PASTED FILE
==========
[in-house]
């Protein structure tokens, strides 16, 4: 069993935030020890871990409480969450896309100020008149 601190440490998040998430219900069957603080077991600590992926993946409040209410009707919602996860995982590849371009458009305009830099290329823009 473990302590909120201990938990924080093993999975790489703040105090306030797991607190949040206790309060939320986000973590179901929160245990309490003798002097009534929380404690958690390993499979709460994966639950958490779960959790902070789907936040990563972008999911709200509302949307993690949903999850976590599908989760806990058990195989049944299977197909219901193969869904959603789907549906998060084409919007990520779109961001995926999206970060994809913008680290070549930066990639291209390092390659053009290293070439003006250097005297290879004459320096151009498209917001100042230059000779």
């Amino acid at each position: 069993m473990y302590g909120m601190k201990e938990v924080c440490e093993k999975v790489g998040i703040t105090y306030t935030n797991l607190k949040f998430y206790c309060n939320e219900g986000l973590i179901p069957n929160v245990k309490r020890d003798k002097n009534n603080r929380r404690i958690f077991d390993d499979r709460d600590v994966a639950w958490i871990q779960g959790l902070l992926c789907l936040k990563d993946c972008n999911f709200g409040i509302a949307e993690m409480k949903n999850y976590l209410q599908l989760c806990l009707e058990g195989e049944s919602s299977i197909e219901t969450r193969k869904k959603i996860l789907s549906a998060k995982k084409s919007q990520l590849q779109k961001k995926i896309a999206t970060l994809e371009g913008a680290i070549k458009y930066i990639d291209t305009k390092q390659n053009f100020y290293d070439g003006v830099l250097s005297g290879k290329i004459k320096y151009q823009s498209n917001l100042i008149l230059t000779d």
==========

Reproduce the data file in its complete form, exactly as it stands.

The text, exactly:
[in-house]
């Protein structure tokens, strides 16, 4: 069993935030020890871990409480969450896309100020008149 601190440490998040998430219900069957603080077991600590992926993946409040209410009707919602996860995982590849371009458009305009830099290329823009 473990302590909120201990938990924080093993999975790489703040105090306030797991607190949040206790309060939320986000973590179901929160245990309490003798002097009534929380404690958690390993499979709460994966639950958490779960959790902070789907936040990563972008999911709200509302949307993690949903999850976590599908989760806990058990195989049944299977197909219901193969869904959603789907549906998060084409919007990520779109961001995926999206970060994809913008680290070549930066990639291209390092390659053009290293070439003006250097005297290879004459320096151009498209917001100042230059000779």
């Amino acid at each position: 069993m473990y302590g909120m601190k201990e938990v924080c440490e093993k999975v790489g998040i703040t105090y306030t935030n797991l607190k949040f998430y206790c309060n939320e219900g986000l973590i179901p069957n929160v245990k309490r020890d003798k002097n009534n603080r929380r404690i958690f077991d390993d499979r709460d600590v994966a639950w958490i871990q779960g959790l902070l992926c789907l936040k990563d993946c972008n999911f709200g409040i509302a949307e993690m409480k949903n999850y976590l209410q599908l989760c806990l009707e058990g195989e049944s919602s299977i197909e219901t969450r193969k869904k959603i996860l789907s549906a998060k995982k084409s919007q990520l590849q779109k961001k995926i896309a999206t970060l994809e371009g913008a680290i070549k458009y930066i990639d291209t305009k390092q390659n053009f100020y290293d070439g003006v830099l250097s005297g290879k290329i004459k320096y151009q823009s498209n917001l100042i008149l230059t000779d």